Some 800,000 federal employees who have been in non-pay status since December 22 due to the partial government shutdown likely will feel the impact even more strongly over the coming days when they receive a payless pay distribution for the biweekly pay period that ended Saturday (January 5).
While they have been well aware of their pay status — whether furloughed or still working as “exempt” from furlough—the impact had been delayed; the pay distributions for the two-week pay period leading up to the shutdown had been made on their regular schedule. (There was a minor exception that affected relatively few employees—the first day of the shutdown was also the last day of that pay period, and so affected employees who did work, or who had been ordinarily scheduled to work, that day were not paid for that day.)
Until recent days, a chance had remained that funding could be restored in time for affected employees to still receive their regular pay for the December 23-January 5 period. Now, however, it’s virtually guaranteed that they will get no pay when the distributions for that period come out—either later this week or early next week; dates differ among agencies. Agencies for the most part have closed out their payroll reporting for that period by now.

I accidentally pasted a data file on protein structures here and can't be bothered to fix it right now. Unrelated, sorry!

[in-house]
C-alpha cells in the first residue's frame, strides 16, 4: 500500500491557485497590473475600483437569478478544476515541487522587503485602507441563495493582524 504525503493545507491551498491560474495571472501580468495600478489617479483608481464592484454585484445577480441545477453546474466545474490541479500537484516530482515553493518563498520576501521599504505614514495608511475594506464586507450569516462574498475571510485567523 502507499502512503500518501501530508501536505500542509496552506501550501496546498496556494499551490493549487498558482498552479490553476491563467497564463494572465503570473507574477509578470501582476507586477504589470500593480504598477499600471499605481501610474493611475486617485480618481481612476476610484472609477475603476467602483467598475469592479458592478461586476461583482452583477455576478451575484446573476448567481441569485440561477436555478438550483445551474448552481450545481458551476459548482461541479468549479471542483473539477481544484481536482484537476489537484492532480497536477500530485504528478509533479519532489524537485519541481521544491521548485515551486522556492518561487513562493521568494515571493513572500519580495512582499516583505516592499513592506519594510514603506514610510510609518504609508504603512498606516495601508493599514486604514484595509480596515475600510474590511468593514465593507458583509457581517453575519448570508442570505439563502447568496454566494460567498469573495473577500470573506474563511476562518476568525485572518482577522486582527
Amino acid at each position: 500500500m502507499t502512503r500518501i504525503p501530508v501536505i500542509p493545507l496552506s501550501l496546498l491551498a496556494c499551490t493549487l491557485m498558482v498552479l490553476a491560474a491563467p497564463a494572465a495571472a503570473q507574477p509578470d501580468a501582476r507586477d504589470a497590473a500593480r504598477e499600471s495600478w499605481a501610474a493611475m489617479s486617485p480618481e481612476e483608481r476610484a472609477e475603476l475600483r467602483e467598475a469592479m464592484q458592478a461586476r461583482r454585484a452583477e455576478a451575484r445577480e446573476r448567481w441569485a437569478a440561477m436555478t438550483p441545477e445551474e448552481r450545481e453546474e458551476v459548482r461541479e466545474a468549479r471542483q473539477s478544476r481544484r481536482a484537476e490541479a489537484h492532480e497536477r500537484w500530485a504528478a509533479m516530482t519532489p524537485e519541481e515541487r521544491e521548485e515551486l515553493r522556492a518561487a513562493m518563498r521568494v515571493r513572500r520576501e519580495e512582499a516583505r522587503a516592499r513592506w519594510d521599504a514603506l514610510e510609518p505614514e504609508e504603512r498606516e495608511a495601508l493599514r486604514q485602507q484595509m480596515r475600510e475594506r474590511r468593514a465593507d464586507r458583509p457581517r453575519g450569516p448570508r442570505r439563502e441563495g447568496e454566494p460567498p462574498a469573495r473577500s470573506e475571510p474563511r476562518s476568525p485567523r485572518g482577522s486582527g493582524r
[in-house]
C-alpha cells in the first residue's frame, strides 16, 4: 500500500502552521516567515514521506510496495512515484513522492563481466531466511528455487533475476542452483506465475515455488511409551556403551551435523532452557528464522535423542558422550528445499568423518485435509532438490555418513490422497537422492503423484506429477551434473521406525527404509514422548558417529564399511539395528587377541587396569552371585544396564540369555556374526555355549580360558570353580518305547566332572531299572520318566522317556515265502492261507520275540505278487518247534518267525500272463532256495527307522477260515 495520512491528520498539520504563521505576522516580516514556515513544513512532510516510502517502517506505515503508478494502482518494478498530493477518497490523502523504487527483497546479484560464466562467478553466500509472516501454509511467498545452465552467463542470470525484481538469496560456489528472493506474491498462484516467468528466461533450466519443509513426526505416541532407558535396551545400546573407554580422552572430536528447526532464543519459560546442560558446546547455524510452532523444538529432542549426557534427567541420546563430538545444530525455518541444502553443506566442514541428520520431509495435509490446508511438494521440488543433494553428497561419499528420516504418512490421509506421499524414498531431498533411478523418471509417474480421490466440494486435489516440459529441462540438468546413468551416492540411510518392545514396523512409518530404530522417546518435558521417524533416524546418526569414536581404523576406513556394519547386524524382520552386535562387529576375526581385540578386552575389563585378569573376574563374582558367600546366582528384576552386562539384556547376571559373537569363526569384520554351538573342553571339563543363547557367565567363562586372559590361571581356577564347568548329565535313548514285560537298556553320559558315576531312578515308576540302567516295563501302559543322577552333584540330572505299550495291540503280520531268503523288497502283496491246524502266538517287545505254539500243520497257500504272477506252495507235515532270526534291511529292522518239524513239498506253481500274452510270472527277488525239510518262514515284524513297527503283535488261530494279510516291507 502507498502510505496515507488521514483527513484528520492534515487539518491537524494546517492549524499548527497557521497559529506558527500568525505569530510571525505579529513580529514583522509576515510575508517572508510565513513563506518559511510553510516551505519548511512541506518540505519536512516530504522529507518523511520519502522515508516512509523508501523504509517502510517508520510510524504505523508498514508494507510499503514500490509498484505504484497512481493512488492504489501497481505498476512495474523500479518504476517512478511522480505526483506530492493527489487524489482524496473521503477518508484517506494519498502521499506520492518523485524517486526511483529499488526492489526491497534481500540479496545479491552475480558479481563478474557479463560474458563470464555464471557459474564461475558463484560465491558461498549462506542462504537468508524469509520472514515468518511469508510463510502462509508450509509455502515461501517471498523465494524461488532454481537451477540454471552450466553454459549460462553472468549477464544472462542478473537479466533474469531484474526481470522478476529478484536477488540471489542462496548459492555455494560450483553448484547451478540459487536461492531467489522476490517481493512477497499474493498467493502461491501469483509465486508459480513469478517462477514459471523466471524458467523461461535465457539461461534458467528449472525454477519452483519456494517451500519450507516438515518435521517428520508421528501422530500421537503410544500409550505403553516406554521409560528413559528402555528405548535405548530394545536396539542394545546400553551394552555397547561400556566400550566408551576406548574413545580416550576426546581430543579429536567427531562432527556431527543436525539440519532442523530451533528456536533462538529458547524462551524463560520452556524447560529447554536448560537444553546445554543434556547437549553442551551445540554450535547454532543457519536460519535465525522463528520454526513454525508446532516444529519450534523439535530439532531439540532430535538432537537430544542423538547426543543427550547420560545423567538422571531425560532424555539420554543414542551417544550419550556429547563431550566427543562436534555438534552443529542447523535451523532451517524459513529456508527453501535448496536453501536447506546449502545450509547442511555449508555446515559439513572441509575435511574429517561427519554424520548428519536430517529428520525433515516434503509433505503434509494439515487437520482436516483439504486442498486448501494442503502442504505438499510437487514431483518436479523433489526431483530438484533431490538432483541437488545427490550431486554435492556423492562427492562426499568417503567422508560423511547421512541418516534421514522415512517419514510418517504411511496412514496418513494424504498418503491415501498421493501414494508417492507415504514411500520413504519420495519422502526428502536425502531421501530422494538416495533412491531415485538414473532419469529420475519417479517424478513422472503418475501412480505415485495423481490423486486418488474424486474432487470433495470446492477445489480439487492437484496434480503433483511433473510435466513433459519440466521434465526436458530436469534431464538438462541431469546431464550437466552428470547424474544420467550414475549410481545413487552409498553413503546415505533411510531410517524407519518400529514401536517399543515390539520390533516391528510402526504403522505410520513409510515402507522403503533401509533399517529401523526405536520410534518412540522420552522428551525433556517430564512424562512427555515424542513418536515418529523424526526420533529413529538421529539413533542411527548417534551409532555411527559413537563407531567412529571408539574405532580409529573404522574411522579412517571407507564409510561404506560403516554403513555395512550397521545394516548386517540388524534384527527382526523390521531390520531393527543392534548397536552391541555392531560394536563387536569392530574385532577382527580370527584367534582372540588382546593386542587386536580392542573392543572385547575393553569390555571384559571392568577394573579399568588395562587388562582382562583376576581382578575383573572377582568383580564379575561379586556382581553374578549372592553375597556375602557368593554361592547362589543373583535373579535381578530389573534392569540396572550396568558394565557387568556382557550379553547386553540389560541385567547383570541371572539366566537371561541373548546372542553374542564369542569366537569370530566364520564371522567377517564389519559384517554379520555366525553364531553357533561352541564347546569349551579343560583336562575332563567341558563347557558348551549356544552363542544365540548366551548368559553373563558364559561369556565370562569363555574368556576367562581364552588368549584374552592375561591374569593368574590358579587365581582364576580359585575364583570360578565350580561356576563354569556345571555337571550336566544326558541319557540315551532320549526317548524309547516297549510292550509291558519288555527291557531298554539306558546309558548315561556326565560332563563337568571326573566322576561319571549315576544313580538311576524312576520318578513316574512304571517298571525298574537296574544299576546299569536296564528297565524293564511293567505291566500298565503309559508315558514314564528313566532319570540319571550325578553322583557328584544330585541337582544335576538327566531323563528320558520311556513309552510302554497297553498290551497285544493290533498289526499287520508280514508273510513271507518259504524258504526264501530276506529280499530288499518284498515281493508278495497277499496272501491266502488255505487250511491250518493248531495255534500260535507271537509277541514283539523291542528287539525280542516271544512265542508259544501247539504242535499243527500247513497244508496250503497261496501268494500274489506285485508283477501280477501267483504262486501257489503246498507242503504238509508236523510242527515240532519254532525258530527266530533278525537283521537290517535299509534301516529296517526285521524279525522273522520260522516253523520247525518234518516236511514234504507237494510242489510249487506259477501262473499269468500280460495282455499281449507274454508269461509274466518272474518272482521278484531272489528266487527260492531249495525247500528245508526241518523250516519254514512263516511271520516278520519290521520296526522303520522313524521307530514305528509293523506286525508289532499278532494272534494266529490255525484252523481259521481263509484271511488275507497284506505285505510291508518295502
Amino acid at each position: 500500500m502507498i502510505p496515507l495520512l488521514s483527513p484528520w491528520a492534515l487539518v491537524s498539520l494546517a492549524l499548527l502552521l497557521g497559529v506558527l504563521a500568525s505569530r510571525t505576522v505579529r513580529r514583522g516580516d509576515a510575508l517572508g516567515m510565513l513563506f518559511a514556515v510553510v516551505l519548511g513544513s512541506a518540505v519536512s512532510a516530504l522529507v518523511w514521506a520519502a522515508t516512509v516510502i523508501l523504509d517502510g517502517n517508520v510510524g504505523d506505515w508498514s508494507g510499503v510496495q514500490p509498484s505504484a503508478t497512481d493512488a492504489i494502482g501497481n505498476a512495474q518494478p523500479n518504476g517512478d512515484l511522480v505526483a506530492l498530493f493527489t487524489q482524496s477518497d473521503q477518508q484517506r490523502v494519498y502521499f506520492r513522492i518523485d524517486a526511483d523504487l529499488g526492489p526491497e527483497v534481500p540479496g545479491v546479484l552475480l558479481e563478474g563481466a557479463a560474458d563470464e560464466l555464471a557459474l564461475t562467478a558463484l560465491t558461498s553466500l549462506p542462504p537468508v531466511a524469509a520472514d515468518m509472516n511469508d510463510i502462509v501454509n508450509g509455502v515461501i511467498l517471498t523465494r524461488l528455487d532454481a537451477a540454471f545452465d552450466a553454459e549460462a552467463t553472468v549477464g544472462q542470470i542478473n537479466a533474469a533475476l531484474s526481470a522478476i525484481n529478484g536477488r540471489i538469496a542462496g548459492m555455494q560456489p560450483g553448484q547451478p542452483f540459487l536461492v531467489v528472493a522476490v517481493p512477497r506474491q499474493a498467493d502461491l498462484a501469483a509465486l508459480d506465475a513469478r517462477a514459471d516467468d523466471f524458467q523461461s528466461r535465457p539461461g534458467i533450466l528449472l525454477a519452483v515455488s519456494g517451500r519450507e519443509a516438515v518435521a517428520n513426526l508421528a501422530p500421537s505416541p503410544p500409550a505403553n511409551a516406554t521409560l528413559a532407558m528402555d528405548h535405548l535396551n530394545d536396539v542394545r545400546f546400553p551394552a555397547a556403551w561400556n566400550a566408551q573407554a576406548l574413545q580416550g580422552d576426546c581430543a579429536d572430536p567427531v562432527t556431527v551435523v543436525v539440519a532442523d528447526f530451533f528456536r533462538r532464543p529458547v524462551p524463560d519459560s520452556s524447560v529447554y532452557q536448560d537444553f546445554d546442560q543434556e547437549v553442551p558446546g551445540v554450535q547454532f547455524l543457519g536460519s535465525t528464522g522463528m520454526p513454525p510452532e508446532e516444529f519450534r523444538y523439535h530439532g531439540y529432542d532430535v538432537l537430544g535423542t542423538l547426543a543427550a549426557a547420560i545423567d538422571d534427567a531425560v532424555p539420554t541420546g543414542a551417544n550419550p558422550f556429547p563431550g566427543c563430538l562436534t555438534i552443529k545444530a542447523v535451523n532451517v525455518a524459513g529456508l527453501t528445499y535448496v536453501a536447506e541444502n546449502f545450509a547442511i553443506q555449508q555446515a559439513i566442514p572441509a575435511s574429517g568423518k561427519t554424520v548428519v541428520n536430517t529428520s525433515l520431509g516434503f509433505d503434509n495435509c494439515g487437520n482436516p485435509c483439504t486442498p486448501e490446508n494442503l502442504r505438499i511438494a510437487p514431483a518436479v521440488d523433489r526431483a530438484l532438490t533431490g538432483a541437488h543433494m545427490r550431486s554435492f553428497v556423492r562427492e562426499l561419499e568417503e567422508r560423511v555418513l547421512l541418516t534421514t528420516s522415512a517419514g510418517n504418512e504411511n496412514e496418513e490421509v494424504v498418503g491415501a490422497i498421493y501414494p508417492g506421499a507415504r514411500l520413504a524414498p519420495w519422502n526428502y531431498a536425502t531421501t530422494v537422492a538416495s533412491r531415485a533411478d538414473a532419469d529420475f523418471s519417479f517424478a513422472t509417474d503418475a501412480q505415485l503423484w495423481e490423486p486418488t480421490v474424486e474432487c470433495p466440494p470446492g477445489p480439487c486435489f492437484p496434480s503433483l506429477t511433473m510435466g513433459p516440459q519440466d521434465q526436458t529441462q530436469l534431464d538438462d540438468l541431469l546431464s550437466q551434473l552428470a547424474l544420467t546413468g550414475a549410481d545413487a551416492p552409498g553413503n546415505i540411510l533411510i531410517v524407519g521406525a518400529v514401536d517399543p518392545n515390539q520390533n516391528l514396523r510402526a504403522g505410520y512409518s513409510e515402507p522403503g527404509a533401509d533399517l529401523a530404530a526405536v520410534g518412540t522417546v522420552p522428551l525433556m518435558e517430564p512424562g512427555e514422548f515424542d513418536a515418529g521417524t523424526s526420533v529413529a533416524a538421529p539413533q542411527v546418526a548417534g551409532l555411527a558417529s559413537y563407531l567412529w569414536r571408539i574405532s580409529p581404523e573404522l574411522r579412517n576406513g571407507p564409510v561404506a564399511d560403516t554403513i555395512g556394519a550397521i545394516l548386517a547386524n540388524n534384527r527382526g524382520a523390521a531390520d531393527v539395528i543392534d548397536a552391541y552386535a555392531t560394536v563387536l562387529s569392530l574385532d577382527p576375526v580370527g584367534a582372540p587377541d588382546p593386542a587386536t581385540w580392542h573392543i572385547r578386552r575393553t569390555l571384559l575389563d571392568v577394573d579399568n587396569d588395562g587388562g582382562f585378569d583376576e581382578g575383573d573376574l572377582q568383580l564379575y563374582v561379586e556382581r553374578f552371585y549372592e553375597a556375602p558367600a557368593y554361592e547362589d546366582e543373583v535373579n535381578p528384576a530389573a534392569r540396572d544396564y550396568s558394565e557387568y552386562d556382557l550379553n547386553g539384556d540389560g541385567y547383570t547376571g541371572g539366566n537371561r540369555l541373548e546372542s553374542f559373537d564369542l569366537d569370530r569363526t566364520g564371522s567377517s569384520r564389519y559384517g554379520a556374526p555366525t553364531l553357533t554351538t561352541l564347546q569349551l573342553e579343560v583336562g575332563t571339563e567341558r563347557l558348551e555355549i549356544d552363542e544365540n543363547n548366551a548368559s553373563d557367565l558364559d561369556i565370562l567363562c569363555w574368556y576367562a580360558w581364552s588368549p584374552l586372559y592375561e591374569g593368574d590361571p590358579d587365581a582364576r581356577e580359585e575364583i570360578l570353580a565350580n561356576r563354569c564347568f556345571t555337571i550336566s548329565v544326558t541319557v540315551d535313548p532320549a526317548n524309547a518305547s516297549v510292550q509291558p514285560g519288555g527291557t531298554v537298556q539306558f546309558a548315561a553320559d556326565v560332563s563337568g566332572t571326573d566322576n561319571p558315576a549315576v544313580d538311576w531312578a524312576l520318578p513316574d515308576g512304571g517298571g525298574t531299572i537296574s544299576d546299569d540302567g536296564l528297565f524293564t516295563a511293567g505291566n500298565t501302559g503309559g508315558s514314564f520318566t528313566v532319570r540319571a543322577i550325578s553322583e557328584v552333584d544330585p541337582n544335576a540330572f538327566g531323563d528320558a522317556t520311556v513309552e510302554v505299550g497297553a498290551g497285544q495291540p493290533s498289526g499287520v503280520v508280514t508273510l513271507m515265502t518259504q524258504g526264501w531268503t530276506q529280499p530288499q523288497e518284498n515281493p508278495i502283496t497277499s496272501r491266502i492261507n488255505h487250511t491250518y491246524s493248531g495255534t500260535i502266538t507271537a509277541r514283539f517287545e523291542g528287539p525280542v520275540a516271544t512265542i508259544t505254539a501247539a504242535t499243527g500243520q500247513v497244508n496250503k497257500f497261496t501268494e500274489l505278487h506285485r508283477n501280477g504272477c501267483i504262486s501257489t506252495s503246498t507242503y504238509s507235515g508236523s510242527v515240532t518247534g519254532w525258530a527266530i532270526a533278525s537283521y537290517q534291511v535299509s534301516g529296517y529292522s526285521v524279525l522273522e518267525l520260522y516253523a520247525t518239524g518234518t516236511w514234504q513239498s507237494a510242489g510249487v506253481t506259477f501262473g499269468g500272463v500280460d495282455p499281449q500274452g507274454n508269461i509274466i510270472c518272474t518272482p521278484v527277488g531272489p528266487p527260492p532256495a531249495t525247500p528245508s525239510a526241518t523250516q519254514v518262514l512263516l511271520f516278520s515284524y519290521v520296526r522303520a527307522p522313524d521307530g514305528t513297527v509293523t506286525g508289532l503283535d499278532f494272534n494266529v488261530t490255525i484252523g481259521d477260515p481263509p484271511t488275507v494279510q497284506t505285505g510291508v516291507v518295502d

Employees who are still working in non-pay status are assured by long-standing policy that they will be paid, and Congress is moving toward repeating the past practice of also retroactively paying those who have been furloughed. However, those payments could not be made until their agencies are funded again.
As a reminder:
* FEHB coverage continues for all employees, with the employee share to be paid retroactively later if an employee’s pay for a pay period would not be large enough to cover it. Premiums under FEDVIP and FLTCIP insurance similarly accumulate but if a shutdown went on for a number of weeks, those programs would directly bill enrollees. FEGLI insurance continues without cost to the employee.
* There is no impact on an employee’s eventual retirement benefit unless the employee was on unpaid leave for more than six months in a calendar year. Also, the “high-3” for annuity calculation purposes is based on the salary rate, not the actual salary received, for up to six months of unpaid time—an issue that would apply even then only if the period is part of the high-3.
Free download: Shutdown and Furloughs, What You Need to Know